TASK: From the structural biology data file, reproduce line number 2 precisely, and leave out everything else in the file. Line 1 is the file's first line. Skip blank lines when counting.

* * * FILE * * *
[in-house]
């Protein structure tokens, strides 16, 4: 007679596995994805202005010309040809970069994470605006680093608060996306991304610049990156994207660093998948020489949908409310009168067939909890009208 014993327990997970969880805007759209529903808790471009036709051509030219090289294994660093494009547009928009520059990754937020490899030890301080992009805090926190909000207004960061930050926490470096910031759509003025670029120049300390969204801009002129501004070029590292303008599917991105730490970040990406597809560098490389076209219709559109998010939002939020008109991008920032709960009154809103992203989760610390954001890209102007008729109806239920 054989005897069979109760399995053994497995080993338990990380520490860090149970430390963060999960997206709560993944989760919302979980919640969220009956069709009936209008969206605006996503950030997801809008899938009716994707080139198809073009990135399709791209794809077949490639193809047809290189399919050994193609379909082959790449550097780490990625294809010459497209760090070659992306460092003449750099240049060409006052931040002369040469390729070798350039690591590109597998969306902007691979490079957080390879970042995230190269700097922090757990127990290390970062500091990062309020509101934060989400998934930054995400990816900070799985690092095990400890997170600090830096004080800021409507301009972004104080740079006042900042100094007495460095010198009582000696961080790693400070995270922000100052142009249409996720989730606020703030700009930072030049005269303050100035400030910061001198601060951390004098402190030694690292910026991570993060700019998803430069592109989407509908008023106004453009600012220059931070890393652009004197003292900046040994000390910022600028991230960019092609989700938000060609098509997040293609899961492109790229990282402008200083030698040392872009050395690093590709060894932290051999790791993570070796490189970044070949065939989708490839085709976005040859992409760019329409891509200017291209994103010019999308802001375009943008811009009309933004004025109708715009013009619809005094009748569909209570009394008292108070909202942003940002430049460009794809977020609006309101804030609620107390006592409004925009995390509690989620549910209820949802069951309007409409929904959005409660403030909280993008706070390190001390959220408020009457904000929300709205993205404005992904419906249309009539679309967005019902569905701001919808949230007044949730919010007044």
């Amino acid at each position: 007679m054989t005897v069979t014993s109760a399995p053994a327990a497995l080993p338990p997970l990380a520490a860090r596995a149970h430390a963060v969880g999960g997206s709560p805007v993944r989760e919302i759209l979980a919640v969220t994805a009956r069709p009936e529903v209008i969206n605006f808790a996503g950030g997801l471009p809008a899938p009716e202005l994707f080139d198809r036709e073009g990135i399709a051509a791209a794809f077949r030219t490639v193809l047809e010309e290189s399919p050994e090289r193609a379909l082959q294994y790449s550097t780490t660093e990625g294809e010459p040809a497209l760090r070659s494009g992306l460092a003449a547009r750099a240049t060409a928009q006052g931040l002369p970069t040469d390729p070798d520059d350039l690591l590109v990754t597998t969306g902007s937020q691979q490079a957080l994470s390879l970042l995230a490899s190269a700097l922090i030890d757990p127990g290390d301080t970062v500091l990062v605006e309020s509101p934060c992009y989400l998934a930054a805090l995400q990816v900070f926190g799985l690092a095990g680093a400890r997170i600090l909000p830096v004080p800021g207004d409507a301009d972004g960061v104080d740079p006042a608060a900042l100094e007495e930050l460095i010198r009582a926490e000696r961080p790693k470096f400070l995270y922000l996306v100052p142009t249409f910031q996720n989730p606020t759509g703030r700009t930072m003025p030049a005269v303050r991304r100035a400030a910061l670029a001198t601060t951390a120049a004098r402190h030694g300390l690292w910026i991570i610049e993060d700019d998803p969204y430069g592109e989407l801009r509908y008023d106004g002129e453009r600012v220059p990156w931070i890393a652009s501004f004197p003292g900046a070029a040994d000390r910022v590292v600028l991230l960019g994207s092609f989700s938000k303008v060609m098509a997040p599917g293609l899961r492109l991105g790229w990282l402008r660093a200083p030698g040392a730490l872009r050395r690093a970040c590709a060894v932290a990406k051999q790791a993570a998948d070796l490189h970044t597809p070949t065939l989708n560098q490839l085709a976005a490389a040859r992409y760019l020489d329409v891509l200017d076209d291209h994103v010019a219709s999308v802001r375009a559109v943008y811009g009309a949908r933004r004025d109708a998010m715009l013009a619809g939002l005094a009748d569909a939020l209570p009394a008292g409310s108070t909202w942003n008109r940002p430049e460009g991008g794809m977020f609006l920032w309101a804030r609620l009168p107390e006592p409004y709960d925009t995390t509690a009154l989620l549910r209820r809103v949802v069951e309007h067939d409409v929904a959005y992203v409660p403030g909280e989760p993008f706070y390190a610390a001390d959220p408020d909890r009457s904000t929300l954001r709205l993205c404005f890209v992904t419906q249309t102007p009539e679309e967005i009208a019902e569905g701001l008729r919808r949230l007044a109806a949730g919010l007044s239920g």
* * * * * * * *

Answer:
């Protein structure tokens, strides 16, 4: 007679596995994805202005010309040809970069994470605006680093608060996306991304610049990156994207660093998948020489949908409310009168067939909890009208 014993327990997970969880805007759209529903808790471009036709051509030219090289294994660093494009547009928009520059990754937020490899030890301080992009805090926190909000207004960061930050926490470096910031759509003025670029120049300390969204801009002129501004070029590292303008599917991105730490970040990406597809560098490389076209219709559109998010939002939020008109991008920032709960009154809103992203989760610390954001890209102007008729109806239920 054989005897069979109760399995053994497995080993338990990380520490860090149970430390963060999960997206709560993944989760919302979980919640969220009956069709009936209008969206605006996503950030997801809008899938009716994707080139198809073009990135399709791209794809077949490639193809047809290189399919050994193609379909082959790449550097780490990625294809010459497209760090070659992306460092003449750099240049060409006052931040002369040469390729070798350039690591590109597998969306902007691979490079957080390879970042995230190269700097922090757990127990290390970062500091990062309020509101934060989400998934930054995400990816900070799985690092095990400890997170600090830096004080800021409507301009972004104080740079006042900042100094007495460095010198009582000696961080790693400070995270922000100052142009249409996720989730606020703030700009930072030049005269303050100035400030910061001198601060951390004098402190030694690292910026991570993060700019998803430069592109989407509908008023106004453009600012220059931070890393652009004197003292900046040994000390910022600028991230960019092609989700938000060609098509997040293609899961492109790229990282402008200083030698040392872009050395690093590709060894932290051999790791993570070796490189970044070949065939989708490839085709976005040859992409760019329409891509200017291209994103010019999308802001375009943008811009009309933004004025109708715009013009619809005094009748569909209570009394008292108070909202942003940002430049460009794809977020609006309101804030609620107390006592409004925009995390509690989620549910209820949802069951309007409409929904959005409660403030909280993008706070390190001390959220408020009457904000929300709205993205404005992904419906249309009539679309967005019902569905701001919808949230007044949730919010007044």